Sermon: The New Humanity
Scripture: Matthew 5:1-16
In this week’s lessons, we see in the Beatitudes the standard of morality that Jesus sets forth for all who claim to belong to him.
Theme: The Blessing of Persecution
The last beatitude, number eight, says, “Blessed are those who are persecuted because of righteousness.” This beatitude is stated briefly in verse 10, but then verses 11 and 12 elaborate on it, changing the pronouns from the third person to the second person (from “those who are persecuted” to “you who are persecuted”). This refocuses everything, becoming now not a general principle about persecution but something that is brought to bear upon the disciples themselves and, of course, upon us as well.
It’s made personal in another way, too, because the earlier phrase, “persecuted because of righteousness,” now becomes “persecuted because of me.” In other words, what Jesus is talking about here is persecution that comes to Christians not because they’re obnoxious, meddling in other people’s business, or because they are arrogant in the way they present the gospel. Rather, what Jesus is saying is that when you are persecuted for being like him, you are blessed with the favor of God.
If you live like Jesus Christ lived, you’ll be treated as Jesus Christ was treated. Why? Because it’s a sinful world. When Jesus came into the world with his righteousness, it was a reproach upon the world. And people hated him for it, so much so that they eventually had him killed. The more you’re like Jesus Christ, the more you’ll be disliked, persecuted, and ostracized by those who hate Jesus. When someone strives to be like Christ, it puts that one in the company of those who were persecuted before them. Those are the great spiritual people of the past. Jesus says that it is those who are persecuted for his sake who have a reward in heaven. God notices what his people endure because of their testimony for Christ.
We don’t have much persecution for the sake of Christ today—at least not in the Western world—but people know it elsewhere in the world. Certainly, the early Christians knew it. Peter understood it very well because he refers to this beatitude twice in his first epistle, which deals with persecution. He says in 3:14, “If you should suffer for what is right, you are blessed.” Then, in the next chapter, he tells his readers, “If you are insulted because of the name of Christ, you are blessed.” Persecution is a common experience for Christians, but it shows they belong to Jesus Christ and should rejoice in it.
Now we come to the very end. Jesus uses two images—salt and light—to talk about what these people who are blessed will be like. So much has been written about them, it’s hard to say anything new. They’re to be like salt for three reasons: it flavors food, it preserves some foods from decaying, and it makes a person thirsty (in a spiritual sense, making someone else thirsty for the gospel). All of those things are to be true of Christ’s disciples. We’re also to be like light. We’re to be like a city set on a hill, which everyone can see, or a lamp that is put on a stand to give light to the household.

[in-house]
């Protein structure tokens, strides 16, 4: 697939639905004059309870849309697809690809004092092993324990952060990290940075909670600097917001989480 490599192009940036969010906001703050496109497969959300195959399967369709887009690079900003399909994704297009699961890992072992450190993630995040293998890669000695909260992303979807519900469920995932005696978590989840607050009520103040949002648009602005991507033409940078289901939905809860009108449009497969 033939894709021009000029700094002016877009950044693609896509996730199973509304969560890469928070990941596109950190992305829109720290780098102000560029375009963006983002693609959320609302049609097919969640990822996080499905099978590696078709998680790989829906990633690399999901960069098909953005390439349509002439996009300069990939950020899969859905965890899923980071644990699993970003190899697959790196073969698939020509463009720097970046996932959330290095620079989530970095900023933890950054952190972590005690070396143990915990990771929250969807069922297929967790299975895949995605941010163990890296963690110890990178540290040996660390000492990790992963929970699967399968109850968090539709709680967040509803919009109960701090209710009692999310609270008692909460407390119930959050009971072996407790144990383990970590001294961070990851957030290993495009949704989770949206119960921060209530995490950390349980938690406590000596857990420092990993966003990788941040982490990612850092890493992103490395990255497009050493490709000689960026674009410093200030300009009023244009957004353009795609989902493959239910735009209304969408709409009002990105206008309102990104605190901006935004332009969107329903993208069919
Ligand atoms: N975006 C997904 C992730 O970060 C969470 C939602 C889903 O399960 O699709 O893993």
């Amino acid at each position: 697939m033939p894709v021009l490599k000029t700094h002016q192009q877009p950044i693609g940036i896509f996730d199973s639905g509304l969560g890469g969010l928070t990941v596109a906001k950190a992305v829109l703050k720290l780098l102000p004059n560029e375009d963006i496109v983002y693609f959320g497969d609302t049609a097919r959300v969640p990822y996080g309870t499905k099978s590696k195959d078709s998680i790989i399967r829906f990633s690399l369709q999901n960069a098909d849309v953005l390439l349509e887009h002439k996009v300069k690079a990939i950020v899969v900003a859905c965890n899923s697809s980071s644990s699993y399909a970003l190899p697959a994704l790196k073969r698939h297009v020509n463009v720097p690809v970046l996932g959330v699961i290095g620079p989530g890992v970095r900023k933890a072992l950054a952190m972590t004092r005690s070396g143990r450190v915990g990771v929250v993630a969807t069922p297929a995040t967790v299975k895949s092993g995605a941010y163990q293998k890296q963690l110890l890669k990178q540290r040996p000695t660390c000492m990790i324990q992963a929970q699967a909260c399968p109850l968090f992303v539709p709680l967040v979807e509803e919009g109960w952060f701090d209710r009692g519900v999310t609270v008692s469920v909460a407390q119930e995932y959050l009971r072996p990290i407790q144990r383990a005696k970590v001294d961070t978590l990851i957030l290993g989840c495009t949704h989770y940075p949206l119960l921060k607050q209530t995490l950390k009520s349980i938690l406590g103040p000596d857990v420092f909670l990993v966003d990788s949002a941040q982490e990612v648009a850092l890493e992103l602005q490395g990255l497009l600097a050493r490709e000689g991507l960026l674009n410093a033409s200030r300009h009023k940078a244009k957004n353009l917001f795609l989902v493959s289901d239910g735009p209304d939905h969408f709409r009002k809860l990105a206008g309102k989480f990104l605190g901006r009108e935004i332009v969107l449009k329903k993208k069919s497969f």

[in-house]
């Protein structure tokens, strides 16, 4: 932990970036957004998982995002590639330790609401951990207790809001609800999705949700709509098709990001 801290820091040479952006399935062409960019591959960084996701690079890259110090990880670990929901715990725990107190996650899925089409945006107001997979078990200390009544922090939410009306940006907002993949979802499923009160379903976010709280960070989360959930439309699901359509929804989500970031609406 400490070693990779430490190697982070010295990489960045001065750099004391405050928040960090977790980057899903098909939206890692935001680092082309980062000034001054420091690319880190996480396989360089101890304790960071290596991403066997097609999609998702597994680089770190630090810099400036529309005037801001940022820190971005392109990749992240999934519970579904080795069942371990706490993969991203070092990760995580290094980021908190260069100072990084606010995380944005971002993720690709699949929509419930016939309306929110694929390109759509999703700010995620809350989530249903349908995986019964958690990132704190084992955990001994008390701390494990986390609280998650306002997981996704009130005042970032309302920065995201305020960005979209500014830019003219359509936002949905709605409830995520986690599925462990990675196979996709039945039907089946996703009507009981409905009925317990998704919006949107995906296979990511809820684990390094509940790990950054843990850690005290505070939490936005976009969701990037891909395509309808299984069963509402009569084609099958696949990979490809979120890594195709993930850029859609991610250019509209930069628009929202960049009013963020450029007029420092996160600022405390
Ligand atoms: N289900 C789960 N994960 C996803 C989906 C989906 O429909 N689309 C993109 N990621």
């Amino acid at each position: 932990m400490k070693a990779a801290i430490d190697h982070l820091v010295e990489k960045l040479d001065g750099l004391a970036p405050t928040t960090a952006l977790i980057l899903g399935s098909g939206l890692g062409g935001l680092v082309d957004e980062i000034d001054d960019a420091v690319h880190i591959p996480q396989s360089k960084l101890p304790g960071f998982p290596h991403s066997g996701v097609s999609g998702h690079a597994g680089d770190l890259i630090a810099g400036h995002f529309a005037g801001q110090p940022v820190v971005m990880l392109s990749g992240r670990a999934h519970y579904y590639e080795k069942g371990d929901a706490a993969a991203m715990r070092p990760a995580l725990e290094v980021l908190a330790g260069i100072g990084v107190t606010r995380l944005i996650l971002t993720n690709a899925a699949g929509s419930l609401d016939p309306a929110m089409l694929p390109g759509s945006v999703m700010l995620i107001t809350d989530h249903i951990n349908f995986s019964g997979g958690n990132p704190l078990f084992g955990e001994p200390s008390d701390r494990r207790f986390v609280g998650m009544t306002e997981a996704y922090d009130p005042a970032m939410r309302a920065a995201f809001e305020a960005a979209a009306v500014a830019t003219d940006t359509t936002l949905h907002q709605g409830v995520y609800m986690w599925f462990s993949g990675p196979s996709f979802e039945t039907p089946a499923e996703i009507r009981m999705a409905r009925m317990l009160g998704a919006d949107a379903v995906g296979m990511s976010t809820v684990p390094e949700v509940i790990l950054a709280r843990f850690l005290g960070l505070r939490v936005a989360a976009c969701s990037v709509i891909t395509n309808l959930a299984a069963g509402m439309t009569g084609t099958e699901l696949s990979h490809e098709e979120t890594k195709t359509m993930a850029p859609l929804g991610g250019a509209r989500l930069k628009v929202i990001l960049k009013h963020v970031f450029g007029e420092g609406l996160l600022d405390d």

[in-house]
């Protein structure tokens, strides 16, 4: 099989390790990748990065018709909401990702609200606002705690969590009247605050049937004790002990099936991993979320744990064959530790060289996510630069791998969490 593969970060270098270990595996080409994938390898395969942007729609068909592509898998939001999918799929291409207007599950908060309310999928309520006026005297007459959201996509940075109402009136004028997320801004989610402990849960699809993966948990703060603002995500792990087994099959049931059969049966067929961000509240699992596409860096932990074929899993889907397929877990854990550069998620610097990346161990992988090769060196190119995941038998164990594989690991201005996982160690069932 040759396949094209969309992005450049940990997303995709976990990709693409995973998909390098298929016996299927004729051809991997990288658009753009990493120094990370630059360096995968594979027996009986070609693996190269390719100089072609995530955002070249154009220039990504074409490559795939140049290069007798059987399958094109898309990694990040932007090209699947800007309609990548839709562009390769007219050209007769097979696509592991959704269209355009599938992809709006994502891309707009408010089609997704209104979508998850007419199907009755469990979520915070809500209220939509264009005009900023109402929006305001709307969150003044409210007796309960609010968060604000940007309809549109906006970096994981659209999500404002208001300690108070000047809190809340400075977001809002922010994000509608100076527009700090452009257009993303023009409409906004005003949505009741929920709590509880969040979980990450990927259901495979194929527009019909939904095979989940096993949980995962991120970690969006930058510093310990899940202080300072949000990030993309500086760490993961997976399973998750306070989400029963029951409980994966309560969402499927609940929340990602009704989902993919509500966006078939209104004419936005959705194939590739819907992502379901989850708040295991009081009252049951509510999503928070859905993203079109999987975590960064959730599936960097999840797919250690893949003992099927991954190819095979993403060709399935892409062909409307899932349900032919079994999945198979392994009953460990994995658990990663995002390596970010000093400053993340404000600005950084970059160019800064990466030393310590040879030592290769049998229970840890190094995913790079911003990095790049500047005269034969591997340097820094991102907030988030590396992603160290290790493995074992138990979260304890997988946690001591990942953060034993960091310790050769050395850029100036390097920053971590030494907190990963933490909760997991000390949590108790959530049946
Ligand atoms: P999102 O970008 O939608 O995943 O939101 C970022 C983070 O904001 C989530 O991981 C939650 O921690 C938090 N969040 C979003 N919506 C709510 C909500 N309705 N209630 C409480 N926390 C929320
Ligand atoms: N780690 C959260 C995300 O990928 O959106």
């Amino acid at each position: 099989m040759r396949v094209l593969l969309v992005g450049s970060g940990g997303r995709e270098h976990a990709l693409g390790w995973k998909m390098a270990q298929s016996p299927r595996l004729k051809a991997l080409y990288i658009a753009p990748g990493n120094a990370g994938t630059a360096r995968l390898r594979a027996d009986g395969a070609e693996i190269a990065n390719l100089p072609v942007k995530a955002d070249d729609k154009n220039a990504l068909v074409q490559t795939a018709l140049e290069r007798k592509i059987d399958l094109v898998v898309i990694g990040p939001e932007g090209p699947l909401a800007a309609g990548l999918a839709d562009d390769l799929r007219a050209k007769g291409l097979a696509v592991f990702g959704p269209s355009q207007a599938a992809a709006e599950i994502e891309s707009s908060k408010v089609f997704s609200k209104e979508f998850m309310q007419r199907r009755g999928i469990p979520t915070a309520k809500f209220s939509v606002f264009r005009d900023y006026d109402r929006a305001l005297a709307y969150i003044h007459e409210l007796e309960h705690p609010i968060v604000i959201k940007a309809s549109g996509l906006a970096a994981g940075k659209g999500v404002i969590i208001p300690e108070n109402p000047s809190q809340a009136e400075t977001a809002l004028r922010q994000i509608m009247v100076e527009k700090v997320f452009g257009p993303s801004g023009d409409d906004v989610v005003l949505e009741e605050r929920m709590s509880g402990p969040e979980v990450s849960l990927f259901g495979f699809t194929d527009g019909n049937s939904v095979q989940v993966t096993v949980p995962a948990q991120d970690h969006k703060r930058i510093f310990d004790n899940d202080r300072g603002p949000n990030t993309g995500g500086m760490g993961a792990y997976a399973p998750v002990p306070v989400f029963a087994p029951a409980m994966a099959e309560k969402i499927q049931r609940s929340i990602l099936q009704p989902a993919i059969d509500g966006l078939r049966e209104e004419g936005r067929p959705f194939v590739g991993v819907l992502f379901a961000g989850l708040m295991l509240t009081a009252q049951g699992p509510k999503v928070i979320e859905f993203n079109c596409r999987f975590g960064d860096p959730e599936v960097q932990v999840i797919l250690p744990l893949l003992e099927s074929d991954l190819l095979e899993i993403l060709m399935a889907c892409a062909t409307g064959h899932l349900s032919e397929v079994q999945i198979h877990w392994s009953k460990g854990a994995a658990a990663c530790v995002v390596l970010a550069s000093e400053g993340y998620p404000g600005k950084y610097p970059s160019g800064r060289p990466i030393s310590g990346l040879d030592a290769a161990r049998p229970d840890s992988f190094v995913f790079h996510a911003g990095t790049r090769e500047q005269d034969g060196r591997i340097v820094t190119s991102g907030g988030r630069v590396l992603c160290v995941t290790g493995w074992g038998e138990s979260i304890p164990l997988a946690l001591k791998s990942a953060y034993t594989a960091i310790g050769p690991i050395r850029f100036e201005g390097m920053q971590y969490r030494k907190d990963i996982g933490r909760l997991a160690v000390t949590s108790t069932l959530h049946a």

Salt is of value to the world; Christians should be of value to the world. Light is something that is noticed or stands out, and Christians, if they’re living like Jesus Christ, should be noticed and stand out as well. That’s what it is to be the new humanity. How is this possible? Let me answer with one of my favorite illustrations. Donald Grey Barnhouse, one of my predecessors here at Tenth Presbyterian Church years ago, used to explain it using the sun and the moon. The sun is here by day, and it gives its light. But when the sun goes down, the moon comes out. That’s somewhat the way it was with Jesus Christ and the church he left behind.
When Jesus Christ was here, he was the sun. He shone forth in all of God’s glory, and people understood that. The result was the crucifixion. In John 8 and 9 he had declared of himself, “I am the light of the world.” But he had also told his disciples in Matthew 5 that they are the light of the world. We are to shine in the world, but we don’t shine like the sun, but as the moon. We don’t have any power of illumination in ourselves. The moon shines only because it reflects the sun’s light. Sometimes it’s a full moon; sometimes the church is in the full moon of revival. Other times it’s only a sliver of light, as the darkness of the world tries to stamp out the church’s witness. But if there’s any shining at all, it’s because it’s reflecting the light of the sun. We’re to reflect the light of Jesus Christ in a dark, dark world, and we’re to do it as brightly as we can.
Study Questions:

What is significant about what is said in vv. 11-12, with what is said in v. 10?
What two images does Jesus use to describe Christians, and what does he mean by each one?

Application: How are you to be salt and light to those around you? What specific things will you do?
Key Point: We’re to reflect the light of Jesus Christ in a dark, dark world, and we’re to do it as brightly as we can.

Study Questions
Tagged under
More Resources from James Montgomery Boice

Subscribe to the Think & Act Biblically Devotional

Alliance of Confessional Evangelicals

About the Alliance

The Alliance is a coalition of believers who hold to the historic creeds and confessions of the Reformed faith and proclaim biblical doctrine in order to foster a Reformed awakening in today’s Church.

Canadian Donors

Canadian Committee of The Bible Study Hour
PO Box 24087, RPO Josephine
North Bay, ON, P1B 0C7